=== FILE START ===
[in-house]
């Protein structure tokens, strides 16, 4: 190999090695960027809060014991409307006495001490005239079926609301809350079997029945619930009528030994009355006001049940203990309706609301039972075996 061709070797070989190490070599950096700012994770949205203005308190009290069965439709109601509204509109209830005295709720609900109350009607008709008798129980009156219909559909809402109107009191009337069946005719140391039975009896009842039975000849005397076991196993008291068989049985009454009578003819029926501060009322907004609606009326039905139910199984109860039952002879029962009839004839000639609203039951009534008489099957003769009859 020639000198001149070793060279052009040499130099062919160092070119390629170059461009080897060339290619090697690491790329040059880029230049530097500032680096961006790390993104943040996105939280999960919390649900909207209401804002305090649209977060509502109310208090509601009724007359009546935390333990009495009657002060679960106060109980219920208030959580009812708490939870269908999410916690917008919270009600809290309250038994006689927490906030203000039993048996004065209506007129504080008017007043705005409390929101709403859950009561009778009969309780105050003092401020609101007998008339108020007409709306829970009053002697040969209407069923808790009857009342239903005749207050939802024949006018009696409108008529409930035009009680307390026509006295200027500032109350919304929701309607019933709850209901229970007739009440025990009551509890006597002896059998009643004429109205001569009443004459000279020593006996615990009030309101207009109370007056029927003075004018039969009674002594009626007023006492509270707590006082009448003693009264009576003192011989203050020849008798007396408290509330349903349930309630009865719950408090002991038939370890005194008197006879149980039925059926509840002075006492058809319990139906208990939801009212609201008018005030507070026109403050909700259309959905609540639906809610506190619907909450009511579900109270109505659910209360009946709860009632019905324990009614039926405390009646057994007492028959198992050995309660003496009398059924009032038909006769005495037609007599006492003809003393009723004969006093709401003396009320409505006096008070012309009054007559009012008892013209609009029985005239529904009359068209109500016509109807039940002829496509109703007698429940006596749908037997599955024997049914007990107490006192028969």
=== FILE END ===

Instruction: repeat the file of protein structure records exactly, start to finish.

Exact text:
[in-house]
């Protein structure tokens, strides 16, 4: 190999090695960027809060014991409307006495001490005239079926609301809350079997029945619930009528030994009355006001049940203990309706609301039972075996 061709070797070989190490070599950096700012994770949205203005308190009290069965439709109601509204509109209830005295709720609900109350009607008709008798129980009156219909559909809402109107009191009337069946005719140391039975009896009842039975000849005397076991196993008291068989049985009454009578003819029926501060009322907004609606009326039905139910199984109860039952002879029962009839004839000639609203039951009534008489099957003769009859 020639000198001149070793060279052009040499130099062919160092070119390629170059461009080897060339290619090697690491790329040059880029230049530097500032680096961006790390993104943040996105939280999960919390649900909207209401804002305090649209977060509502109310208090509601009724007359009546935390333990009495009657002060679960106060109980219920208030959580009812708490939870269908999410916690917008919270009600809290309250038994006689927490906030203000039993048996004065209506007129504080008017007043705005409390929101709403859950009561009778009969309780105050003092401020609101007998008339108020007409709306829970009053002697040969209407069923808790009857009342239903005749207050939802024949006018009696409108008529409930035009009680307390026509006295200027500032109350919304929701309607019933709850209901229970007739009440025990009551509890006597002896059998009643004429109205001569009443004459000279020593006996615990009030309101207009109370007056029927003075004018039969009674002594009626007023006492509270707590006082009448003693009264009576003192011989203050020849008798007396408290509330349903349930309630009865719950408090002991038939370890005194008197006879149980039925059926509840002075006492058809319990139906208990939801009212609201008018005030507070026109403050909700259309959905609540639906809610506190619907909450009511579900109270109505659910209360009946709860009632019905324990009614039926405390009646057994007492028959198992050995309660003496009398059924009032038909006769005495037609007599006492003809003393009723004969006093709401003396009320409505006096008070012309009054007559009012008892013209609009029985005239529904009359068209109500016509109807039940002829496509109703007698429940006596749908037997599955024997049914007990107490006192028969």